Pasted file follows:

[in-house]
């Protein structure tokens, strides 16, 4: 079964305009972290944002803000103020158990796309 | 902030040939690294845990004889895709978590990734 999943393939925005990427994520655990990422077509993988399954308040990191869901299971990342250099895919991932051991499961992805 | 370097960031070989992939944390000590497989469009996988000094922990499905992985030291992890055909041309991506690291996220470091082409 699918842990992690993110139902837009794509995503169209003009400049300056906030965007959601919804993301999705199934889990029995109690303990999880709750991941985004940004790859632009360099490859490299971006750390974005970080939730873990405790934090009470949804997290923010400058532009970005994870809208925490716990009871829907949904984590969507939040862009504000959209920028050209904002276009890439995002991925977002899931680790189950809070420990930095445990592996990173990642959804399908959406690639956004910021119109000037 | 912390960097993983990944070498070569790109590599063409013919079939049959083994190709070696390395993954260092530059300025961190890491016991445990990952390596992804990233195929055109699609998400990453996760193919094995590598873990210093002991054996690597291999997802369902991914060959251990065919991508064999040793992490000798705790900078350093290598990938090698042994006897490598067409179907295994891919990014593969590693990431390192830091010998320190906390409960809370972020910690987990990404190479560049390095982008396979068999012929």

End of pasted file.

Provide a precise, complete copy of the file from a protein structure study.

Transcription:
[in-house]
């Protein structure tokens, strides 16, 4: 079964305009972290944002803000103020158990796309 | 902030040939690294845990004889895709978590990734 999943393939925005990427994520655990990422077509993988399954308040990191869901299971990342250099895919991932051991499961992805 | 370097960031070989992939944390000590497989469009996988000094922990499905992985030291992890055909041309991506690291996220470091082409 699918842990992690993110139902837009794509995503169209003009400049300056906030965007959601919804993301999705199934889990029995109690303990999880709750991941985004940004790859632009360099490859490299971006750390974005970080939730873990405790934090009470949804997290923010400058532009970005994870809208925490716990009871829907949904984590969507939040862009504000959209920028050209904002276009890439995002991925977002899931680790189950809070420990930095445990592996990173990642959804399908959406690639956004910021119109000037 | 912390960097993983990944070498070569790109590599063409013919079939049959083994190709070696390395993954260092530059300025961190890491016991445990990952390596992804990233195929055109699609998400990453996760193919094995590598873990210093002991054996690597291999997802369902991914060959251990065919991508064999040793992490000798705790900078350093290598990938090698042994006897490598067409179907295994891919990014593969590693990431390192830091010998320190906390409960809370972020910690987990990404190479560049390095982008396979068999012929």